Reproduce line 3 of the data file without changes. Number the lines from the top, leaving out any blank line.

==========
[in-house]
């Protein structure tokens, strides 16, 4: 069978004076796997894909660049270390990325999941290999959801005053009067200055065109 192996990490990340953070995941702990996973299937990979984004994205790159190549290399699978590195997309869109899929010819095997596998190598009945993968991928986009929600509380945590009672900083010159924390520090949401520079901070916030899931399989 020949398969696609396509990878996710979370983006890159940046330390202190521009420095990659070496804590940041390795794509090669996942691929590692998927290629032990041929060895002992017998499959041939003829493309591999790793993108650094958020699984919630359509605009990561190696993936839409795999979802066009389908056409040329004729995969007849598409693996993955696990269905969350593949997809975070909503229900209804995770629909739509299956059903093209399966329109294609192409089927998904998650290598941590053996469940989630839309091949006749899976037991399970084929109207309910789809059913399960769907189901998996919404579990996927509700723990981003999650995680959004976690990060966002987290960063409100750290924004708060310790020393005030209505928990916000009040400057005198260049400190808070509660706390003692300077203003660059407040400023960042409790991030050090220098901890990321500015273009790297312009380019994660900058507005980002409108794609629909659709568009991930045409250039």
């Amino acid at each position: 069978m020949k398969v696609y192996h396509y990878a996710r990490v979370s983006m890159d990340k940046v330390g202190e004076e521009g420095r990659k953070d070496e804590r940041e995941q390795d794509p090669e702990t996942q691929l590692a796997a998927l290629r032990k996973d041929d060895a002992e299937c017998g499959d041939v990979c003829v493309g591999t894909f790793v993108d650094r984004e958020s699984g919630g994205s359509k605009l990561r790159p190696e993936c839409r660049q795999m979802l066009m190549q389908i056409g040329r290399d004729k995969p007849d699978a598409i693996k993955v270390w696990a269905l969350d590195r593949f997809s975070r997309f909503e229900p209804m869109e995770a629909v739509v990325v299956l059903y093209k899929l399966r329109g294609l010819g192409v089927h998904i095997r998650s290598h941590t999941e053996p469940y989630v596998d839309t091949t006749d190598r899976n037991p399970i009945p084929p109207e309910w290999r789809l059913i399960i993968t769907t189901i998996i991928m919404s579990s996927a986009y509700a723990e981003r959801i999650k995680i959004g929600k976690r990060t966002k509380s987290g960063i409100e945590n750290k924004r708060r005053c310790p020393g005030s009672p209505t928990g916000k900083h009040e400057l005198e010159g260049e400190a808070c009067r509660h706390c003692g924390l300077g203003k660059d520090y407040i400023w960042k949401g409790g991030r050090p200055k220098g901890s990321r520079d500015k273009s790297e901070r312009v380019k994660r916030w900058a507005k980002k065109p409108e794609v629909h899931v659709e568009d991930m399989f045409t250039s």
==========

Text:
């Amino acid at each position: 069978m020949k398969v696609y192996h396509y990878a996710r990490v979370s983006m890159d990340k940046v330390g202190e004076e521009g420095r990659k953070d070496e804590r940041e995941q390795d794509p090669e702990t996942q691929l590692a796997a998927l290629r032990k996973d041929d060895a002992e299937c017998g499959d041939v990979c003829v493309g591999t894909f790793v993108d650094r984004e958020s699984g919630g994205s359509k605009l990561r790159p190696e993936c839409r660049q795999m979802l066009m190549q389908i056409g040329r290399d004729k995969p007849d699978a598409i693996k993955v270390w696990a269905l969350d590195r593949f997809s975070r997309f909503e229900p209804m869109e995770a629909v739509v990325v299956l059903y093209k899929l399966r329109g294609l010819g192409v089927h998904i095997r998650s290598h941590t999941e053996p469940y989630v596998d839309t091949t006749d190598r899976n037991p399970i009945p084929p109207e309910w290999r789809l059913i399960i993968t769907t189901i998996i991928m919404s579990s996927a986009y509700a723990e981003r959801i999650k995680i959004g929600k976690r990060t966002k509380s987290g960063i409100e945590n750290k924004r708060r005053c310790p020393g005030s009672p209505t928990g916000k900083h009040e400057l005198e010159g260049e400190a808070c009067r509660h706390c003692g924390l300077g203003k660059d520090y407040i400023w960042k949401g409790g991030r050090p200055k220098g901890s990321r520079d500015k273009s790297e901070r312009v380019k994660r916030w900058a507005k980002k065109p409108e794609v629909h899931v659709e568009d991930m399989f045409t250039s």